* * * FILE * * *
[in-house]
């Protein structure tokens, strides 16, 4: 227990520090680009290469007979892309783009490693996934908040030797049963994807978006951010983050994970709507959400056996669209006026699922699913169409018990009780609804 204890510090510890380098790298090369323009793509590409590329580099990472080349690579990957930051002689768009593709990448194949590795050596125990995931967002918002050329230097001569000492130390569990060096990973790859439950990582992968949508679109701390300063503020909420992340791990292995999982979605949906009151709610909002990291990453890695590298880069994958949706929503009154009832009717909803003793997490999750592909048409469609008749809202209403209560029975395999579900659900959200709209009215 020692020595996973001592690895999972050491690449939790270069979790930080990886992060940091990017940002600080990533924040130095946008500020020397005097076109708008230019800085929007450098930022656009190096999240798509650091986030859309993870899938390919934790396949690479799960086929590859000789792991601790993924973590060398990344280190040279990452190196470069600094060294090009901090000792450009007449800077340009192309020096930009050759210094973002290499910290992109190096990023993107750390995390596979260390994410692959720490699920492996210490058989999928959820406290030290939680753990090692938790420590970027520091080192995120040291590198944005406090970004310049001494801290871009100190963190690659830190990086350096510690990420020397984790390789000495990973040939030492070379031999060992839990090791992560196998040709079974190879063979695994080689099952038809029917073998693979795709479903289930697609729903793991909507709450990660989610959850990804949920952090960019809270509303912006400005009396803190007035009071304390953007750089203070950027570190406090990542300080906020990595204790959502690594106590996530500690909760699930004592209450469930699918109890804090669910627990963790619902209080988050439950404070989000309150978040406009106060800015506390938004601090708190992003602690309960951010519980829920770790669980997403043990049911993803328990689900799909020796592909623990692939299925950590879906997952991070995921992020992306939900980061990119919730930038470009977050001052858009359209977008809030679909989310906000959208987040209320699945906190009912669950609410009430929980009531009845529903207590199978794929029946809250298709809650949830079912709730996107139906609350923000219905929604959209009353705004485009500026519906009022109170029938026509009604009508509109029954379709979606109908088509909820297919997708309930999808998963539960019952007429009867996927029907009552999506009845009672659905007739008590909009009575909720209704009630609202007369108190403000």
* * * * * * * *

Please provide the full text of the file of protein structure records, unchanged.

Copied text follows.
[in-house]
């Protein structure tokens, strides 16, 4: 227990520090680009290469007979892309783009490693996934908040030797049963994807978006951010983050994970709507959400056996669209006026699922699913169409018990009780609804 204890510090510890380098790298090369323009793509590409590329580099990472080349690579990957930051002689768009593709990448194949590795050596125990995931967002918002050329230097001569000492130390569990060096990973790859439950990582992968949508679109701390300063503020909420992340791990292995999982979605949906009151709610909002990291990453890695590298880069994958949706929503009154009832009717909803003793997490999750592909048409469609008749809202209403209560029975395999579900659900959200709209009215 020692020595996973001592690895999972050491690449939790270069979790930080990886992060940091990017940002600080990533924040130095946008500020020397005097076109708008230019800085929007450098930022656009190096999240798509650091986030859309993870899938390919934790396949690479799960086929590859000789792991601790993924973590060398990344280190040279990452190196470069600094060294090009901090000792450009007449800077340009192309020096930009050759210094973002290499910290992109190096990023993107750390995390596979260390994410692959720490699920492996210490058989999928959820406290030290939680753990090692938790420590970027520091080192995120040291590198944005406090970004310049001494801290871009100190963190690659830190990086350096510690990420020397984790390789000495990973040939030492070379031999060992839990090791992560196998040709079974190879063979695994080689099952038809029917073998693979795709479903289930697609729903793991909507709450990660989610959850990804949920952090960019809270509303912006400005009396803190007035009071304390953007750089203070950027570190406090990542300080906020990595204790959502690594106590996530500690909760699930004592209450469930699918109890804090669910627990963790619902209080988050439950404070989000309150978040406009106060800015506390938004601090708190992003602690309960951010519980829920770790669980997403043990049911993803328990689900799909020796592909623990692939299925950590879906997952991070995921992020992306939900980061990119919730930038470009977050001052858009359209977008809030679909989310906000959208987040209320699945906190009912669950609410009430929980009531009845529903207590199978794929029946809250298709809650949830079912709730996107139906609350923000219905929604959209009353705004485009500026519906009022109170029938026509009604009508509109029954379709979606109908088509909820297919997708309930999808998963539960019952007429009867996927029907009552999506009845009672659905007739008590909009009575909720209704009630609202007369108190403000």